Did the Fed Make the Right No-Call?
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The Federal Open Market Committee (FOMC), which just concluded a two-day meeting in Washington, said a string of recent economic data show growth is picking up but not enough to convince a majority of its members to raise interest rates for only the second time since the global financial crisis.
“The committee judges that the case for an increase in the federal funds rate has strengthened but decided, for the time being, to wait for further evidence of continued progress toward its objectives.”
The FOMC’s so-called dot plot, which reflects its outlook for the path of monetary policy, shows that members still expect it to raise rates a quarter point in 2016. The committee meets next in November, but economists believe December is more likely for a rate hike.
We asked two scholars and former Fed officials – Mark Sniderman, an executive in residence at Case Western Reserve University who was chief policy officer at the Cleveland branch of the central bank, and Emory University’s Sheila Tschinkel, who was director of research in Atlanta – whether it was the right call.
The case for raising rates now
Mark Sniderman, Case Western Reserve University
Three Fed presidents dissented from the majority vote, an unusual event. These FOMC members clearly wanted to move the target rate up today, and, by dissenting, they are expressing the strength of their views.
I agree with the dissenters. However, before I get to that, two important points emerged from the FOMC’s statement. First, on a tactical level, the vote lays bare the strong differences within the committee regarding the timing of this rate hike. Second, and far more important, committee participants lowered their collective estimates of longer-term economic growth – from 2 percent per year to 1.8 percent – and, at the same time, revised down how much they expect interest rates to rise in the next few years.
My own preference, however, would have been for a rate hike now rather than later.
Viewed from a historical perspective, the case for a hike now is quite appropriate. The nation’s unemployment rate – at 4.9 percent – characterizes a labor market essentially at full employment. In addition, the core inflation rate – at 1.6 percent – is fairly close to the FOMC’s goal of 2 percent over the medium term.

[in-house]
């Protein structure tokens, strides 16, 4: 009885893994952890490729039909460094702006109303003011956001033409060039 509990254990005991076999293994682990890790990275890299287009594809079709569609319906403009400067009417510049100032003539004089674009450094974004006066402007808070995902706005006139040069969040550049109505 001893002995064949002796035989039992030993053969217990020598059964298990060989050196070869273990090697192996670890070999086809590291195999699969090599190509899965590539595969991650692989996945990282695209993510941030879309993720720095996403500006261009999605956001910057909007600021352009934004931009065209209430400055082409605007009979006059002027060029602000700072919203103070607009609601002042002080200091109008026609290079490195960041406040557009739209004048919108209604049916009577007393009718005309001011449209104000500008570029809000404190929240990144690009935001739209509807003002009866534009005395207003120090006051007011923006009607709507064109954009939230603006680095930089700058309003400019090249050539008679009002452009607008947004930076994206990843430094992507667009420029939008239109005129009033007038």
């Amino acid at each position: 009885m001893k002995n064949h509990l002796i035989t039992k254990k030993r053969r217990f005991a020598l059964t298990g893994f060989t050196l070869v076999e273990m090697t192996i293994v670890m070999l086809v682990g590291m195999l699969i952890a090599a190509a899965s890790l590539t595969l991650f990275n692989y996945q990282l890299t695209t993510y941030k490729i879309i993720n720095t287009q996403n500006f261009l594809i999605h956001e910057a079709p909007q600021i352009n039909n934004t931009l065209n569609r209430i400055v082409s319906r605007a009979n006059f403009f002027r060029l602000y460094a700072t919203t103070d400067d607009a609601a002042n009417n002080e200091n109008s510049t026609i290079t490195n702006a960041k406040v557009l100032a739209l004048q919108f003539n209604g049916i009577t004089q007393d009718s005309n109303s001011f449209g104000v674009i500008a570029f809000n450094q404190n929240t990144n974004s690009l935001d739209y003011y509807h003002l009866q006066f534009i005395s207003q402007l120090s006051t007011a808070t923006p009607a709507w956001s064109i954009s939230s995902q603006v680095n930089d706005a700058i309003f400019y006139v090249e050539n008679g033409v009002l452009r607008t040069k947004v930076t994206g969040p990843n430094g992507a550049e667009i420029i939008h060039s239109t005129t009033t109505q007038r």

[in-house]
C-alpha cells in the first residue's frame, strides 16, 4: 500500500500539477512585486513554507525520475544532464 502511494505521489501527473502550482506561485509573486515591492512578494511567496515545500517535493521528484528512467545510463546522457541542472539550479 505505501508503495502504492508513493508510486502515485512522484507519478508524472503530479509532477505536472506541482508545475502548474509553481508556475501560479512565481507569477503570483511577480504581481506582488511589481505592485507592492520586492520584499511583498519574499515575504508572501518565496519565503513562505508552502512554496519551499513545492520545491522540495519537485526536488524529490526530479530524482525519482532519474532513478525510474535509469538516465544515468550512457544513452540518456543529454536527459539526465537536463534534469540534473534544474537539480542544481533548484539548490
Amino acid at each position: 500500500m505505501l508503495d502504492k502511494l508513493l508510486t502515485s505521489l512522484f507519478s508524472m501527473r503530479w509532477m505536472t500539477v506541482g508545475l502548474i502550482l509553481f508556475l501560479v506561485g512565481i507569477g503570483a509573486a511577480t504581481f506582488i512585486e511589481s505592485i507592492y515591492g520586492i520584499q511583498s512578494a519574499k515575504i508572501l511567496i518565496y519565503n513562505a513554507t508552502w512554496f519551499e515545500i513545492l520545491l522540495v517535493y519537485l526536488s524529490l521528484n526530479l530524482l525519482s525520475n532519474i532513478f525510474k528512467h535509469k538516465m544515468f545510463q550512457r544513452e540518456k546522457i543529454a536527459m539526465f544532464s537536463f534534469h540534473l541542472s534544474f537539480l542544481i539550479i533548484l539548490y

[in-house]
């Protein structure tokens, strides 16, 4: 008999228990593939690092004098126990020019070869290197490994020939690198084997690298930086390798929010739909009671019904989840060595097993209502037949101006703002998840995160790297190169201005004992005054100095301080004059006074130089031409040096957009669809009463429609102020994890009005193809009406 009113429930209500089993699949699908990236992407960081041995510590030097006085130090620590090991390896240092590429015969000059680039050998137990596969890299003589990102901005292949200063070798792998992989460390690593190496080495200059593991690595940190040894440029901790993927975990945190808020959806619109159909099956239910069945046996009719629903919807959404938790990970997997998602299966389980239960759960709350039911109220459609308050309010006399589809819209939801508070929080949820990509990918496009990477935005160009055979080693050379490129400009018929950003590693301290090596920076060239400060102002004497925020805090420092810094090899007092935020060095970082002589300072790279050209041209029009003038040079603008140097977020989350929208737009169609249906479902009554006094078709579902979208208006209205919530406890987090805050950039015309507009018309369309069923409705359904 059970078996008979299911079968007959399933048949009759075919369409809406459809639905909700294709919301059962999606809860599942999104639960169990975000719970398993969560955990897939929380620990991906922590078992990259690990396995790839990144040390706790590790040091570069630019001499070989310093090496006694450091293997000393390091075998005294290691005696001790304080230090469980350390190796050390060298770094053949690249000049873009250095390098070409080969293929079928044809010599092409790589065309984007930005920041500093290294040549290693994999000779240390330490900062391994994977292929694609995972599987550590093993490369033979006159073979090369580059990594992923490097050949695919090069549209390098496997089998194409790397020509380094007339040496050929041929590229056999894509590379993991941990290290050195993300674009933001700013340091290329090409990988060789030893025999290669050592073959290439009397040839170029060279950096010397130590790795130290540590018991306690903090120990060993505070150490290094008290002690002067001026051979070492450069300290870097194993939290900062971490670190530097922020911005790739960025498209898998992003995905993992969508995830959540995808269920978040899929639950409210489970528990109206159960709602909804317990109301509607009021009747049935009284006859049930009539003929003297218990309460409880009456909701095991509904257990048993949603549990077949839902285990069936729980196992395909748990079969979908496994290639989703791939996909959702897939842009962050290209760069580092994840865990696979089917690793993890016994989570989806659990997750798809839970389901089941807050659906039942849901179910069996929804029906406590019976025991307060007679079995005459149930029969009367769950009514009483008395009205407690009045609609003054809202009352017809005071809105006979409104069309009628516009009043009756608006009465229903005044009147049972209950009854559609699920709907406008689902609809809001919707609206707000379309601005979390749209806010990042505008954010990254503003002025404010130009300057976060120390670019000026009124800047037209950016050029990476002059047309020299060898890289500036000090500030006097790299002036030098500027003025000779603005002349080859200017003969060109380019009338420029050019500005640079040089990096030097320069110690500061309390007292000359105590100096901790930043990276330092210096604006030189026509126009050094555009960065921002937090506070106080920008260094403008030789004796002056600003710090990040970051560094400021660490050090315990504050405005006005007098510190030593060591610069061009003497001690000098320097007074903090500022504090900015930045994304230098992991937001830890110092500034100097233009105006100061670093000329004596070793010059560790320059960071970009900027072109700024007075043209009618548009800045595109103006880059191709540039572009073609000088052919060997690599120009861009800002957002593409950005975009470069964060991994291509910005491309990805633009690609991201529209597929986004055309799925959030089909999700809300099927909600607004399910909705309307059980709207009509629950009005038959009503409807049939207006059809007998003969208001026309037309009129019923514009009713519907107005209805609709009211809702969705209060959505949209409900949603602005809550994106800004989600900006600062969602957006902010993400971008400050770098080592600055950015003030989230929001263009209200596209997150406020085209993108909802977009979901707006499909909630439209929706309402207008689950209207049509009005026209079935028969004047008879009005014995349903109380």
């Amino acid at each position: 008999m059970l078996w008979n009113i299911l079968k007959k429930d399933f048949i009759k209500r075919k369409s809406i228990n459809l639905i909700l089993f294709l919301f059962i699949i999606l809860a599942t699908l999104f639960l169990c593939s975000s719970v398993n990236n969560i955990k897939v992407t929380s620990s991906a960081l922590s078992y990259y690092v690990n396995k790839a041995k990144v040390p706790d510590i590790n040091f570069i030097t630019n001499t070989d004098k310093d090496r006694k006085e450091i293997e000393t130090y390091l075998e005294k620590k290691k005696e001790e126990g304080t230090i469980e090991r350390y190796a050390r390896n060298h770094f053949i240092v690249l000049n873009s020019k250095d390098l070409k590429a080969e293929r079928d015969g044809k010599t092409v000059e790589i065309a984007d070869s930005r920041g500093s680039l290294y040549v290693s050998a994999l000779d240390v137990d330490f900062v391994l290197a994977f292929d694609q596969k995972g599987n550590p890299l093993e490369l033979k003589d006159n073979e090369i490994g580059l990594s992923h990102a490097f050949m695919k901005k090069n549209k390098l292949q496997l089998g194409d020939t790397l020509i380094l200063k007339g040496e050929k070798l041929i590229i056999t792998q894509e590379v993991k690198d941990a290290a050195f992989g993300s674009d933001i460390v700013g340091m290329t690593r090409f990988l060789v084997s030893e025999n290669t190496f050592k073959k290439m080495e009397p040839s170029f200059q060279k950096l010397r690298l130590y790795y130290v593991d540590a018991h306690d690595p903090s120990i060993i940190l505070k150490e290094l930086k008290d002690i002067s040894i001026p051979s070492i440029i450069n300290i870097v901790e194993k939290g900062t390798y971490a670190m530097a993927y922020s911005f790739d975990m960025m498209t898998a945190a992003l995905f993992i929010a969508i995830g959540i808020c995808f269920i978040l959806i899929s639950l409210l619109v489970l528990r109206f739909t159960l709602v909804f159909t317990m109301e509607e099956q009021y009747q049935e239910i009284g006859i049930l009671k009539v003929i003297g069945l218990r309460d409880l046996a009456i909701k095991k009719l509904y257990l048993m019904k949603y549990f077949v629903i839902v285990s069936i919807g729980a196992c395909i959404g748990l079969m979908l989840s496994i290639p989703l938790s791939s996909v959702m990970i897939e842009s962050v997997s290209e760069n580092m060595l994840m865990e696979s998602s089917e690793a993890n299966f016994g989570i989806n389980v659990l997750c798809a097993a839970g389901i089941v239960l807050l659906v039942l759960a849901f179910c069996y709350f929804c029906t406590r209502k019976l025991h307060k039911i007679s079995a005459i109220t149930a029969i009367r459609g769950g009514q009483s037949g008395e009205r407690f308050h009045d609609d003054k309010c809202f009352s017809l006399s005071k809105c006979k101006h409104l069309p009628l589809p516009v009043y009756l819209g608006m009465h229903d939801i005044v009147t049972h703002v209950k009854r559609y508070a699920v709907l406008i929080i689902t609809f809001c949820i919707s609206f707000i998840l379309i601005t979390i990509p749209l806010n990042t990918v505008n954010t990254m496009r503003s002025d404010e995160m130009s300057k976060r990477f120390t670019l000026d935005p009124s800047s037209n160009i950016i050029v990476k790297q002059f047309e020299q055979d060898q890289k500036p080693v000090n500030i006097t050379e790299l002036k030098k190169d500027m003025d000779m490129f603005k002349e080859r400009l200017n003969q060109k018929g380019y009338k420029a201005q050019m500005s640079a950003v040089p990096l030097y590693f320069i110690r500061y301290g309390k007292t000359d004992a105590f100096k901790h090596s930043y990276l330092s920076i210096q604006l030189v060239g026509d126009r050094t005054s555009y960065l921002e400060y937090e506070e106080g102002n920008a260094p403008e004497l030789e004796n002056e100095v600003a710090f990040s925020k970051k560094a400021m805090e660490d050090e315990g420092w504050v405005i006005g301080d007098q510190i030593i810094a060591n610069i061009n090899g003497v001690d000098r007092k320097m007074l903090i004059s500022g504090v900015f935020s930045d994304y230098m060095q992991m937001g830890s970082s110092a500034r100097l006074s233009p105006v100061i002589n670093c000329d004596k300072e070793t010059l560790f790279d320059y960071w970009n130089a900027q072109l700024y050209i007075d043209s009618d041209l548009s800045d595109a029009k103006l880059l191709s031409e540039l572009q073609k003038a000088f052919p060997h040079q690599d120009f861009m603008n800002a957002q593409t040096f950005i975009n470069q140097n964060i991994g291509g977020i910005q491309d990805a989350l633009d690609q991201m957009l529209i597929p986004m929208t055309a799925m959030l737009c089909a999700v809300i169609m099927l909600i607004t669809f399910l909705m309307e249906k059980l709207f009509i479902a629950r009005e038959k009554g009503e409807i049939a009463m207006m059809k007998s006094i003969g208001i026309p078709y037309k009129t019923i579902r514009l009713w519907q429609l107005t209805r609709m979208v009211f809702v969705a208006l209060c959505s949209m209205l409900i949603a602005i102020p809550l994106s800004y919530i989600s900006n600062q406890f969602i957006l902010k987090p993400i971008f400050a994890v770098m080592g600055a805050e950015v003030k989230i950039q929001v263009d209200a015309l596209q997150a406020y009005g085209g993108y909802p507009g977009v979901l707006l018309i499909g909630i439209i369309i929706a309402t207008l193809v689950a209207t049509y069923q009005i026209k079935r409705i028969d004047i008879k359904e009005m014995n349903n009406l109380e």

In addition, most FOMC members expect the U.S. economy to continue expanding at a rate consistent with its potential growth rate. In other words, from a macroeconomic viewpoint, the economy is doing about as well as it can.
In situations like this, the FOMC should want to set its policy interest rate at neutral – the value it regards as neither encouraging expansion nor contraction. With the fed funds rate set at 0.25 percent to 0.5 percent before the meeting, the case for a rate hike was strong.
From a broader perspective, however, as long as the next rate hike occurs soon, the exact timing doesn’t matter very much. The dissenting votes indicate that there is internal pressure to move.
What should be most concerning to the public is the FOMC’s assessment that the economy is only capable of slow growth in the foreseeable future. If this view proves accurate, it is not the continuation of low interest rates we should be worried about but rather the slowing growth in our standard of living. That’s a problem monetary policy is not designed to solve.
Why the Fed’s right to wait
Sheila Tschinkel, Emory University
In its statement, the Fed acknowledged the case for raising interest rates has strengthened. This is good news because it means officials believe the economy is in good shape overall.
At the same time, real GDP growth so far this year has been steadily revised lower. In addition, estimates of future growth – along with the outlook for interest rates – have steadily tracked lower. In addition, there is no evidence that growth in consumer prices – inflation – is accelerating.
All of this means that the risks of waiting a little bit longer to raise interest rates are low. When the Fed does eventually act, if it turns out that the move is “late,” the central bank can always catch up by lifting rates by larger amounts or more frequently in the future.
The argument for increasing rates now so there is room to stimulate the economy if needed down the road (in case of recession) is a spurious one. Raising rates now would actually make such a downturn more likely, so creating the ability to respond to a self-induced recession is not a good scenario.
All the same, holding interest rates at such a low level for such a long time – it’s been almost eight years since the target rate was above 0.5 percent, which is unprecedented – no doubt creates risks. It pushes people into risky investments as they search for earnings, and it creates pressure on pension funds and the like.
There are negatives to standing pat, but raising rates right now and increasing the risk of slowing GDP growth is at least as negative, if not more so. There is a high risk that doing so would threaten job growth, just as people are finally returning to the labor force.
We need to remind ourselves that our expectations of what one macroeconomic policy tool – in this case monetary policy – can achieve are simply too high.
Was the Fed right to delay raising interest rates? Two scholars react is republished with permission from The Conversation